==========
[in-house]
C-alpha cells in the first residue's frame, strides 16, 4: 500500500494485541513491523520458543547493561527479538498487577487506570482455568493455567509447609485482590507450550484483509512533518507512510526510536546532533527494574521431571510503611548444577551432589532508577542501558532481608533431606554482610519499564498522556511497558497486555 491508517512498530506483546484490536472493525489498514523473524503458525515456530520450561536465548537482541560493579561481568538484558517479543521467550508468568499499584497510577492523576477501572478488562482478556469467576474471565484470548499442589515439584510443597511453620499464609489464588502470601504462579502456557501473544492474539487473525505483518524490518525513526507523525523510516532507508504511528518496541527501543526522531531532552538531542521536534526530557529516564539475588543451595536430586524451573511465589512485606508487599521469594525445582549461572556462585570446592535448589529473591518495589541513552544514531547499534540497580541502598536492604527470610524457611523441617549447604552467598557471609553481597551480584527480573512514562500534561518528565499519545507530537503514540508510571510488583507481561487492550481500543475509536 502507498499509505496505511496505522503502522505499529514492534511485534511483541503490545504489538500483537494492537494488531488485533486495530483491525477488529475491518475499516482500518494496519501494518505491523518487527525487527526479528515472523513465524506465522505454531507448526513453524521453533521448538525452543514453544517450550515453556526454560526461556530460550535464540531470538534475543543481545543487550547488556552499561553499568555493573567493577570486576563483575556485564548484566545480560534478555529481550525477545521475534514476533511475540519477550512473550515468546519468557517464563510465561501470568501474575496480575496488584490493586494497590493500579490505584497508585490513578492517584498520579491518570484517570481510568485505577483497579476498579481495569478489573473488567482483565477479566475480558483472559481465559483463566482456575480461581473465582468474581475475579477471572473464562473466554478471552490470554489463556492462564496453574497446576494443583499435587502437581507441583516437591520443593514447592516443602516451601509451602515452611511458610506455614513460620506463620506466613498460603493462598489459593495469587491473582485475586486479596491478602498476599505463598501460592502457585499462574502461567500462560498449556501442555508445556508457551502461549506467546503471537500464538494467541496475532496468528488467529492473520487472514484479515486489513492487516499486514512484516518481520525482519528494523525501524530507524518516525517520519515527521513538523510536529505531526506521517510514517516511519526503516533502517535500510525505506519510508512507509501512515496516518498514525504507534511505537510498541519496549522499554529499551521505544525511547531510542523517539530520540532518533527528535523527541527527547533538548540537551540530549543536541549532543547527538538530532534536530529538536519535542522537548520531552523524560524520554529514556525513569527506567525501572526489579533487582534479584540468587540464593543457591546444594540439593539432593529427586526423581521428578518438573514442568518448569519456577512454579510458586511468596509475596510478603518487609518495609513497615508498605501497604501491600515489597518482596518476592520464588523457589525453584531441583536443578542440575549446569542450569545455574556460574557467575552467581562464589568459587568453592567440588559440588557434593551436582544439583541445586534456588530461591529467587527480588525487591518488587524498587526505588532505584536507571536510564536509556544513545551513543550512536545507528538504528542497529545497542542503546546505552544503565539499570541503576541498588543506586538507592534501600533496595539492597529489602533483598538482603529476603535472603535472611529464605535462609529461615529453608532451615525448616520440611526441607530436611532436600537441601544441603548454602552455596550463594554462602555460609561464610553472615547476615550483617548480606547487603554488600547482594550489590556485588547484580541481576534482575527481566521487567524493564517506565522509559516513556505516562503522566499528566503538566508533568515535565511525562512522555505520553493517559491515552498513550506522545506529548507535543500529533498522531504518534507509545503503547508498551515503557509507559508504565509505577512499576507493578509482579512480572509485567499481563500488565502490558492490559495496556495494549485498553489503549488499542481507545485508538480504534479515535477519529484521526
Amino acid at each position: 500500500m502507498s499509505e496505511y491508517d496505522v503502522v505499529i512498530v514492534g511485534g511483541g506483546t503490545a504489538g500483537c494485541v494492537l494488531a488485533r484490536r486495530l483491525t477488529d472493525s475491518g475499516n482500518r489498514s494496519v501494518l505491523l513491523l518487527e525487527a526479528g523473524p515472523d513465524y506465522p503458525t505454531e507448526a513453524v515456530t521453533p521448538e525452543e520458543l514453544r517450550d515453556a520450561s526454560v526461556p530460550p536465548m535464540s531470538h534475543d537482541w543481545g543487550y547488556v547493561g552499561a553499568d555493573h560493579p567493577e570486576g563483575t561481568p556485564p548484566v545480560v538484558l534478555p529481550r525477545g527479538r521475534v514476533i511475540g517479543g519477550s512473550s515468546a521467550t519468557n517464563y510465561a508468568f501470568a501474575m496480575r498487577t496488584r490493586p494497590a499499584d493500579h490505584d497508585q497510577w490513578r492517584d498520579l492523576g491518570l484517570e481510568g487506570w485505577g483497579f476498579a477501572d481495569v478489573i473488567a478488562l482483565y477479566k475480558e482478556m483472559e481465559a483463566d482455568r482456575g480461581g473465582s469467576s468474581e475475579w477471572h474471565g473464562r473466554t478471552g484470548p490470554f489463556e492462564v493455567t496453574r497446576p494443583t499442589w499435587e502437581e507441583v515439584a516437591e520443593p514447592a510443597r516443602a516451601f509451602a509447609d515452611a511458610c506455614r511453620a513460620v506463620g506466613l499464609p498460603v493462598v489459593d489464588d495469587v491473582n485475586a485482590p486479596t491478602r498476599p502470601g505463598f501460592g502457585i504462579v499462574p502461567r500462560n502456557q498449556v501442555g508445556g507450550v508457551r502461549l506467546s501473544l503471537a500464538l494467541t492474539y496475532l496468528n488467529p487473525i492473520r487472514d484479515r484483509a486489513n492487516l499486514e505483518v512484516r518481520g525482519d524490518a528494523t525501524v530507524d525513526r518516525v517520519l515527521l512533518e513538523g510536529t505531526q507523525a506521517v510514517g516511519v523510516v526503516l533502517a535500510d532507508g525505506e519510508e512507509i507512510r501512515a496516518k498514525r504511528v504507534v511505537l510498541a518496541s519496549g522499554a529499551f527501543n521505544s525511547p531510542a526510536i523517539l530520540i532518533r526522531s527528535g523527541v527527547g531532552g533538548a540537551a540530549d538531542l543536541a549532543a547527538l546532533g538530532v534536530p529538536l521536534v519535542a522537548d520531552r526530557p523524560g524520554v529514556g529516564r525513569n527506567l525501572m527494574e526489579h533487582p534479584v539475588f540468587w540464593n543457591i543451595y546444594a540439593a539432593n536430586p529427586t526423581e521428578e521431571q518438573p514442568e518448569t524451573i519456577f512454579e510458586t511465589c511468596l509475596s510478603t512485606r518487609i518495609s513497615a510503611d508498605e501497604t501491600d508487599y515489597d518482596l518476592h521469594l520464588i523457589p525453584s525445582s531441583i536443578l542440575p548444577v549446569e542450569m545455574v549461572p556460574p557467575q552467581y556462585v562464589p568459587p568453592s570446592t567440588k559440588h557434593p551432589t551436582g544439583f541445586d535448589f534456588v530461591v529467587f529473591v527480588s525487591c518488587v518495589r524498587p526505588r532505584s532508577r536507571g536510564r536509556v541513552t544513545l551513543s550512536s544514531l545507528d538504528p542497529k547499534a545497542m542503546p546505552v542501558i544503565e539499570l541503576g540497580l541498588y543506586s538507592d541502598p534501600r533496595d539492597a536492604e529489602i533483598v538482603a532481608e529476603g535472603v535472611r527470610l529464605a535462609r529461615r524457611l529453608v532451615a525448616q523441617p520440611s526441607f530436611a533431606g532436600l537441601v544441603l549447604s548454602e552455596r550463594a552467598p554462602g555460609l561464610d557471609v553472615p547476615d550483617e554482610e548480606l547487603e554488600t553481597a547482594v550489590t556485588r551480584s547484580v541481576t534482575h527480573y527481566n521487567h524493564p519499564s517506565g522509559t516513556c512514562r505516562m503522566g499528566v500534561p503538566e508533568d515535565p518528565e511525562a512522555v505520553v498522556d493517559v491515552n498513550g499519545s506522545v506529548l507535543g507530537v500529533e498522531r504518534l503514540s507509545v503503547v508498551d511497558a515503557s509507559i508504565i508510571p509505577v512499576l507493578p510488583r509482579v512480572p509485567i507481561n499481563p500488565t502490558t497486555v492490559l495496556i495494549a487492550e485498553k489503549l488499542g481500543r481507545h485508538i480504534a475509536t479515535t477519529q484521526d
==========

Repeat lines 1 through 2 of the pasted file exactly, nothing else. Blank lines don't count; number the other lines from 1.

[in-house]
C-alpha cells in the first residue's frame, strides 16, 4: 500500500494485541513491523520458543547493561527479538498487577487506570482455568493455567509447609485482590507450550484483509512533518507512510526510536546532533527494574521431571510503611548444577551432589532508577542501558532481608533431606554482610519499564498522556511497558497486555 491508517512498530506483546484490536472493525489498514523473524503458525515456530520450561536465548537482541560493579561481568538484558517479543521467550508468568499499584497510577492523576477501572478488562482478556469467576474471565484470548499442589515439584510443597511453620499464609489464588502470601504462579502456557501473544492474539487473525505483518524490518525513526507523525523510516532507508504511528518496541527501543526522531531532552538531542521536534526530557529516564539475588543451595536430586524451573511465589512485606508487599521469594525445582549461572556462585570446592535448589529473591518495589541513552544514531547499534540497580541502598536492604527470610524457611523441617549447604552467598557471609553481597551480584527480573512514562500534561518528565499519545507530537503514540508510571510488583507481561487492550481500543475509536 502507498499509505496505511496505522503502522505499529514492534511485534511483541503490545504489538500483537494492537494488531488485533486495530483491525477488529475491518475499516482500518494496519501494518505491523518487527525487527526479528515472523513465524506465522505454531507448526513453524521453533521448538525452543514453544517450550515453556526454560526461556530460550535464540531470538534475543543481545543487550547488556552499561553499568555493573567493577570486576563483575556485564548484566545480560534478555529481550525477545521475534514476533511475540519477550512473550515468546519468557517464563510465561501470568501474575496480575496488584490493586494497590493500579490505584497508585490513578492517584498520579491518570484517570481510568485505577483497579476498579481495569478489573473488567482483565477479566475480558483472559481465559483463566482456575480461581473465582468474581475475579477471572473464562473466554478471552490470554489463556492462564496453574497446576494443583499435587502437581507441583516437591520443593514447592516443602516451601509451602515452611511458610506455614513460620506463620506466613498460603493462598489459593495469587491473582485475586486479596491478602498476599505463598501460592502457585499462574502461567500462560498449556501442555508445556508457551502461549506467546503471537500464538494467541496475532496468528488467529492473520487472514484479515486489513492487516499486514512484516518481520525482519528494523525501524530507524518516525517520519515527521513538523510536529505531526506521517510514517516511519526503516533502517535500510525505506519510508512507509501512515496516518498514525504507534511505537510498541519496549522499554529499551521505544525511547531510542523517539530520540532518533527528535523527541527527547533538548540537551540530549543536541549532543547527538538530532534536530529538536519535542522537548520531552523524560524520554529514556525513569527506567525501572526489579533487582534479584540468587540464593543457591546444594540439593539432593529427586526423581521428578518438573514442568518448569519456577512454579510458586511468596509475596510478603518487609518495609513497615508498605501497604501491600515489597518482596518476592520464588523457589525453584531441583536443578542440575549446569542450569545455574556460574557467575552467581562464589568459587568453592567440588559440588557434593551436582544439583541445586534456588530461591529467587527480588525487591518488587524498587526505588532505584536507571536510564536509556544513545551513543550512536545507528538504528542497529545497542542503546546505552544503565539499570541503576541498588543506586538507592534501600533496595539492597529489602533483598538482603529476603535472603535472611529464605535462609529461615529453608532451615525448616520440611526441607530436611532436600537441601544441603548454602552455596550463594554462602555460609561464610553472615547476615550483617548480606547487603554488600547482594550489590556485588547484580541481576534482575527481566521487567524493564517506565522509559516513556505516562503522566499528566503538566508533568515535565511525562512522555505520553493517559491515552498513550506522545506529548507535543500529533498522531504518534507509545503503547508498551515503557509507559508504565509505577512499576507493578509482579512480572509485567499481563500488565502490558492490559495496556495494549485498553489503549488499542481507545485508538480504534479515535477519529484521526